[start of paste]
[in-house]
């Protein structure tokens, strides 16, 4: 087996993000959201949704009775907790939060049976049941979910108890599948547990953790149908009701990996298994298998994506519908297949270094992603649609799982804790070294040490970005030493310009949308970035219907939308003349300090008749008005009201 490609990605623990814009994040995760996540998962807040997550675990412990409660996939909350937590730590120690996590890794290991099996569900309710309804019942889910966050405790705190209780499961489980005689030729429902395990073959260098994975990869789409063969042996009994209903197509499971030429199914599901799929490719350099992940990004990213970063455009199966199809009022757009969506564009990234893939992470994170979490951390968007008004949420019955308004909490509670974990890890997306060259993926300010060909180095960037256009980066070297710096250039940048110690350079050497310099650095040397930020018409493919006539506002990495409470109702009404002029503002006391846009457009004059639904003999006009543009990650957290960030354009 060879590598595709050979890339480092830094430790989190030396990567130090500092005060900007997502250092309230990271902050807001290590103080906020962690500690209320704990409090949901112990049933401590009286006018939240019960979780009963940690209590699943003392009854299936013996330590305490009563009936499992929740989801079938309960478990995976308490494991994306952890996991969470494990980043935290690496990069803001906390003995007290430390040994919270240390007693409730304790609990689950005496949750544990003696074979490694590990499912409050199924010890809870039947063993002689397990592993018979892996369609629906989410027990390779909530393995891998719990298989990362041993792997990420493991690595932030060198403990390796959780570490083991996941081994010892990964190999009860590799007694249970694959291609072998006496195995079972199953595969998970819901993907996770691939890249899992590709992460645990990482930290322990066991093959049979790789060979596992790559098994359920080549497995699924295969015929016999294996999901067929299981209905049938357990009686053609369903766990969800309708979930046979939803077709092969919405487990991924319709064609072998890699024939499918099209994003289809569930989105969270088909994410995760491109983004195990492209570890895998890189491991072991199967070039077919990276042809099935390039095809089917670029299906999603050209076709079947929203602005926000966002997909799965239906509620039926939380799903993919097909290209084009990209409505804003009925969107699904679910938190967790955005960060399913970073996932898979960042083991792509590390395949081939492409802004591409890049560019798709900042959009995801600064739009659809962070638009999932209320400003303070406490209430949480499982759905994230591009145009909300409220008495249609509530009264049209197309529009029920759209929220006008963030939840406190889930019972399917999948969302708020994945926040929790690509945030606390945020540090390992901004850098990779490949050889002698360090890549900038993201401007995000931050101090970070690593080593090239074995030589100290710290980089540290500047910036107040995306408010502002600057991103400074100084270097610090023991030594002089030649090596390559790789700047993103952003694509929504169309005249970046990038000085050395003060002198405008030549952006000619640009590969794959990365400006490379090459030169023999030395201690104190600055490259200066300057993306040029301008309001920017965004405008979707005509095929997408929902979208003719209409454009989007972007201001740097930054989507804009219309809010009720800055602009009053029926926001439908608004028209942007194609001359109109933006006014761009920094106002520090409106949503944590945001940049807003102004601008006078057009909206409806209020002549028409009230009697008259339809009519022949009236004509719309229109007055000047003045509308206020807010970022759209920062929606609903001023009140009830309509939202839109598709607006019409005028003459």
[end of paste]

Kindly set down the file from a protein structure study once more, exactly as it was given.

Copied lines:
[in-house]
């Protein structure tokens, strides 16, 4: 087996993000959201949704009775907790939060049976049941979910108890599948547990953790149908009701990996298994298998994506519908297949270094992603649609799982804790070294040490970005030493310009949308970035219907939308003349300090008749008005009201 490609990605623990814009994040995760996540998962807040997550675990412990409660996939909350937590730590120690996590890794290991099996569900309710309804019942889910966050405790705190209780499961489980005689030729429902395990073959260098994975990869789409063969042996009994209903197509499971030429199914599901799929490719350099992940990004990213970063455009199966199809009022757009969506564009990234893939992470994170979490951390968007008004949420019955308004909490509670974990890890997306060259993926300010060909180095960037256009980066070297710096250039940048110690350079050497310099650095040397930020018409493919006539506002990495409470109702009404002029503002006391846009457009004059639904003999006009543009990650957290960030354009 060879590598595709050979890339480092830094430790989190030396990567130090500092005060900007997502250092309230990271902050807001290590103080906020962690500690209320704990409090949901112990049933401590009286006018939240019960979780009963940690209590699943003392009854299936013996330590305490009563009936499992929740989801079938309960478990995976308490494991994306952890996991969470494990980043935290690496990069803001906390003995007290430390040994919270240390007693409730304790609990689950005496949750544990003696074979490694590990499912409050199924010890809870039947063993002689397990592993018979892996369609629906989410027990390779909530393995891998719990298989990362041993792997990420493991690595932030060198403990390796959780570490083991996941081994010892990964190999009860590799007694249970694959291609072998006496195995079972199953595969998970819901993907996770691939890249899992590709992460645990990482930290322990066991093959049979790789060979596992790559098994359920080549497995699924295969015929016999294996999901067929299981209905049938357990009686053609369903766990969800309708979930046979939803077709092969919405487990991924319709064609072998890699024939499918099209994003289809569930989105969270088909994410995760491109983004195990492209570890895998890189491991072991199967070039077919990276042809099935390039095809089917670029299906999603050209076709079947929203602005926000966002997909799965239906509620039926939380799903993919097909290209084009990209409505804003009925969107699904679910938190967790955005960060399913970073996932898979960042083991792509590390395949081939492409802004591409890049560019798709900042959009995801600064739009659809962070638009999932209320400003303070406490209430949480499982759905994230591009145009909300409220008495249609509530009264049209197309529009029920759209929220006008963030939840406190889930019972399917999948969302708020994945926040929790690509945030606390945020540090390992901004850098990779490949050889002698360090890549900038993201401007995000931050101090970070690593080593090239074995030589100290710290980089540290500047910036107040995306408010502002600057991103400074100084270097610090023991030594002089030649090596390559790789700047993103952003694509929504169309005249970046990038000085050395003060002198405008030549952006000619640009590969794959990365400006490379090459030169023999030395201690104190600055490259200066300057993306040029301008309001920017965004405008979707005509095929997408929902979208003719209409454009989007972007201001740097930054989507804009219309809010009720800055602009009053029926926001439908608004028209942007194609001359109109933006006014761009920094106002520090409106949503944590945001940049807003102004601008006078057009909206409806209020002549028409009230009697008259339809009519022949009236004509719309229109007055000047003045509308206020807010970022759209920062929606609903001023009140009830309509939202839109598709607006019409005028003459």